A few days after the June 1 tornadoes hit western Massachusetts, a town meeting was held in Monson that was attended by FEMA representatives, who came in to help residents. Several families were without homes and shelter. Realtor Karen King remembers several Monson families being told that FEMA had little resources for assistance.
“I remember seeing a family at the meeting with just the shirts on their backs, from days ago when the tornado hit. They had nothing,” King said.
King approached FEMA representatives, explaining how she was a realtor and could help people find places to live. Eventually FEMA gave King a table at the meeting and she became the “housing person”. She placed several families in homes and today she has helped place town residents in 25 homes.
The devastating June 1 tornadoes left 60 homes completely destroyed in Monson, while 175 had some structural damage and 300 had some form of damage. Luckily for King, her home wasn’t in the path of the storm.
“Everyday I knew what I was going to do, when the tornado hit, I shut that off,” King said.
The day after the tornado, people began going to the First Church in Monson for food, water and toiletries. Families were without cars, food and some even without homes. June 2 was a nightmare to many in town.
However, there was something in the town of Monson that surrounding towns didn’t have, “Street Angels“ -- a volunteer group started by King.
“I realized that people needed help and I wanted to help them,” King said.
After attending FEMA meetings, King began making flyers with the numbers and names of places for people in need to contact. Geri Germain, a Monson resident for 44 years, describes the help King provided as invaluable.
"Our home wasn't livable and we needed somewhere to live," Germain said.
Germain didn't want to move but had no luck finding a home. King found them a place to live and convinced the landlords to settle on a month-to-month lease for the Germains.
"We wanted to keep our family together and Karen pulled the hat trick for us, she was an angel," Germain said.
From that moment forward, she was the leader of what is now the “Street Angels”.
Today, the “Street Angels” is comprised of eight Monson volunteers whose sole goal is to help with the recovery efforts throughout the town.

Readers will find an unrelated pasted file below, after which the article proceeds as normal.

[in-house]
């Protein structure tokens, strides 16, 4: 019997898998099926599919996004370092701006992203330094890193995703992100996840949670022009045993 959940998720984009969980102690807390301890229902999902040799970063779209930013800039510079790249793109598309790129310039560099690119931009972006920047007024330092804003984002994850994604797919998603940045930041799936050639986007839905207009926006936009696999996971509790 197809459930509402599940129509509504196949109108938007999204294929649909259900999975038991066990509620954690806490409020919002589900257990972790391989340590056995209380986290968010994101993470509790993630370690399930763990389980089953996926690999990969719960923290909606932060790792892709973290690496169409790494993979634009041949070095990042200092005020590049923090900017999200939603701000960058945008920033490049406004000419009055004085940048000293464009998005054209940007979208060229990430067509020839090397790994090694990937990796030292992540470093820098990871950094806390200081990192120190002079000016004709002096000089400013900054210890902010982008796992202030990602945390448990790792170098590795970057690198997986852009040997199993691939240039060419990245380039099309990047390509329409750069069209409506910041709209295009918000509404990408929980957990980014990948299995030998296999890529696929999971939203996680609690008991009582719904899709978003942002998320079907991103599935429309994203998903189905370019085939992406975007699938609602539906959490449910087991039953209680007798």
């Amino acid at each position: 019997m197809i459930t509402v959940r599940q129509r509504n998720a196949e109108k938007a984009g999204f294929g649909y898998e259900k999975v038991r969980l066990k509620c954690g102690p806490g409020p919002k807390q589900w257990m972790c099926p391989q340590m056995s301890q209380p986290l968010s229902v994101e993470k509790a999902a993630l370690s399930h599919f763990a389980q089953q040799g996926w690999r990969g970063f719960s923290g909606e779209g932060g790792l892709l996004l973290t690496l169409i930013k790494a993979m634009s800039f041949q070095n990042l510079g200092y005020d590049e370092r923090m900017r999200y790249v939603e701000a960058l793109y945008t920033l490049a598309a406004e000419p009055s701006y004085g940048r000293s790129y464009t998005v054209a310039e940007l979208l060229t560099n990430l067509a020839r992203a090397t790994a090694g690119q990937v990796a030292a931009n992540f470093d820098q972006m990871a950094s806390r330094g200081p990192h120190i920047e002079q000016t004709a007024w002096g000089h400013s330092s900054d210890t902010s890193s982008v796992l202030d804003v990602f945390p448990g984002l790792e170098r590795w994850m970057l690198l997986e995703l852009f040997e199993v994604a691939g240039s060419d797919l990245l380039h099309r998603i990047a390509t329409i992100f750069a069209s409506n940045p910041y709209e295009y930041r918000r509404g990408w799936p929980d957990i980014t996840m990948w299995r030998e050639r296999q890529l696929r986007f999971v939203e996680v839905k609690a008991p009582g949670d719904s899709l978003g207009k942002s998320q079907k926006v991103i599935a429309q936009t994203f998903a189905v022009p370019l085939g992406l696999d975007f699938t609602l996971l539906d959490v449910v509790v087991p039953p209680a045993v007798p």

“It’s funny, I didn’t know any of the “Street Angels” beforehand,” King said. She met two of the “Street Angels” at the church in Monson and on July 1 started talking to volunteers via Facebook. Since then, the “Street Angels” have been working around the clock to help residents come together and rebuild their town.
Gail Morrissey, one of the 'Street Angels,' dedicates her weekends working for the volunteer group as well. Morrissey said she met King just after the tornado, but she knew of her as a strong community member.
"She's a wonderful lady with an amazing heart. Her mission of spreading hope is what we all aspire to do and that is really what the volunteer group is all about...spreading hope!" Morrissey said.
King has dedicated so much time to helping that she has put her career on hold for the moment.
“People will call me for anything and everything, I end up being the go-to person,” King said. “Sometimes it’s stressful but it’s so fulfilling.”
She recounts wishing for more volunteers in June because the town needed all the help it could get, however now there is an overwhelming number coming in.
“I need to be careful for what I wished for,” King said with a chuckle.
“Everyday’s a new challenge but it’s like Christmas everyday when I know I can help people.”
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About the authors
Students in Steve Fox's Investigative Journalism & the Web class at UMass-Amherst have teamed up with the Globe to take a close-up look at the painful process of rebuilding from the June 2011 tornadoes that killed four and devastated communities in the Springfield area. Their work will also appear in the Boston Globe. Steve joined the journalism faculty at UMass-Amherst in 2007 and has 25 years of experience as an editor and reporter for print and online publications, including 10 as an editor at The Washington Post's award-winning website.